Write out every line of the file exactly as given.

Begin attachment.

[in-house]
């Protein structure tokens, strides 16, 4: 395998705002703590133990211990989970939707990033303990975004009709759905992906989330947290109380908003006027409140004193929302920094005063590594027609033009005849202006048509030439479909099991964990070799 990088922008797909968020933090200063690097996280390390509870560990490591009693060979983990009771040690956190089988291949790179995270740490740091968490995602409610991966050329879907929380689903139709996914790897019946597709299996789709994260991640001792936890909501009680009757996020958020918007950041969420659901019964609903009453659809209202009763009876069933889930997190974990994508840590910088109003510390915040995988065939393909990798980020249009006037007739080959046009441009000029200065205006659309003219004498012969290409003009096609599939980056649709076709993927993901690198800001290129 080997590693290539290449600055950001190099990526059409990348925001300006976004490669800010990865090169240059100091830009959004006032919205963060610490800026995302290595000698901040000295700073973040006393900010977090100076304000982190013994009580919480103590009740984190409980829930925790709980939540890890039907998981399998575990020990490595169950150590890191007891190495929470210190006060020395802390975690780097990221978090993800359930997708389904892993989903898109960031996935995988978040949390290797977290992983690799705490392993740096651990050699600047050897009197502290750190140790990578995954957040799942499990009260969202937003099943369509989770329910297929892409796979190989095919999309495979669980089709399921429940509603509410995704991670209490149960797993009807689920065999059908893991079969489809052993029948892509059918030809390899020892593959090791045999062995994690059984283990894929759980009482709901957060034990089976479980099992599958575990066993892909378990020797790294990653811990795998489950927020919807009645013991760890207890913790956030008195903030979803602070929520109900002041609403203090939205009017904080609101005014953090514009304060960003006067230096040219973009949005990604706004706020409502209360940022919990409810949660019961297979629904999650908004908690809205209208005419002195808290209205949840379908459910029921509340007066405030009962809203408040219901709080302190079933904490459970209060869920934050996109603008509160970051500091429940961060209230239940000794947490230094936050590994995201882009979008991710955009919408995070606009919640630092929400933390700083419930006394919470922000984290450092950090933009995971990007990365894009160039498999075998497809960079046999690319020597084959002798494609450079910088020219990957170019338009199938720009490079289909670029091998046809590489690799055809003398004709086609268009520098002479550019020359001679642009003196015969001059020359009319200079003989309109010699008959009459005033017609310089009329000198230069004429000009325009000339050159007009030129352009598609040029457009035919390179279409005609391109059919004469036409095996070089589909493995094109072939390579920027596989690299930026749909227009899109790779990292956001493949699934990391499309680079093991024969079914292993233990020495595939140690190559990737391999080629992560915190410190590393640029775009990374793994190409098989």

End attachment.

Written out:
[in-house]
């Protein structure tokens, strides 16, 4: 395998705002703590133990211990989970939707990033303990975004009709759905992906989330947290109380908003006027409140004193929302920094005063590594027609033009005849202006048509030439479909099991964990070799 990088922008797909968020933090200063690097996280390390509870560990490591009693060979983990009771040690956190089988291949790179995270740490740091968490995602409610991966050329879907929380689903139709996914790897019946597709299996789709994260991640001792936890909501009680009757996020958020918007950041969420659901019964609903009453659809209202009763009876069933889930997190974990994508840590910088109003510390915040995988065939393909990798980020249009006037007739080959046009441009000029200065205006659309003219004498012969290409003009096609599939980056649709076709993927993901690198800001290129 080997590693290539290449600055950001190099990526059409990348925001300006976004490669800010990865090169240059100091830009959004006032919205963060610490800026995302290595000698901040000295700073973040006393900010977090100076304000982190013994009580919480103590009740984190409980829930925790709980939540890890039907998981399998575990020990490595169950150590890191007891190495929470210190006060020395802390975690780097990221978090993800359930997708389904892993989903898109960031996935995988978040949390290797977290992983690799705490392993740096651990050699600047050897009197502290750190140790990578995954957040799942499990009260969202937003099943369509989770329910297929892409796979190989095919999309495979669980089709399921429940509603509410995704991670209490149960797993009807689920065999059908893991079969489809052993029948892509059918030809390899020892593959090791045999062995994690059984283990894929759980009482709901957060034990089976479980099992599958575990066993892909378990020797790294990653811990795998489950927020919807009645013991760890207890913790956030008195903030979803602070929520109900002041609403203090939205009017904080609101005014953090514009304060960003006067230096040219973009949005990604706004706020409502209360940022919990409810949660019961297979629904999650908004908690809205209208005419002195808290209205949840379908459910029921509340007066405030009962809203408040219901709080302190079933904490459970209060869920934050996109603008509160970051500091429940961060209230239940000794947490230094936050590994995201882009979008991710955009919408995070606009919640630092929400933390700083419930006394919470922000984290450092950090933009995971990007990365894009160039498999075998497809960079046999690319020597084959002798494609450079910088020219990957170019338009199938720009490079289909670029091998046809590489690799055809003398004709086609268009520098002479550019020359001679642009003196015969001059020359009319200079003989309109010699008959009459005033017609310089009329000198230069004429000009325009000339050159007009030129352009598609040029457009035919390179279409005609391109059919004469036409095996070089589909493995094109072939390579920027596989690299930026749909227009899109790779990292956001493949699934990391499309680079093991024969079914292993233990020495595939140690190559990737391999080629992560915190410190590393640029775009990374793994190409098989």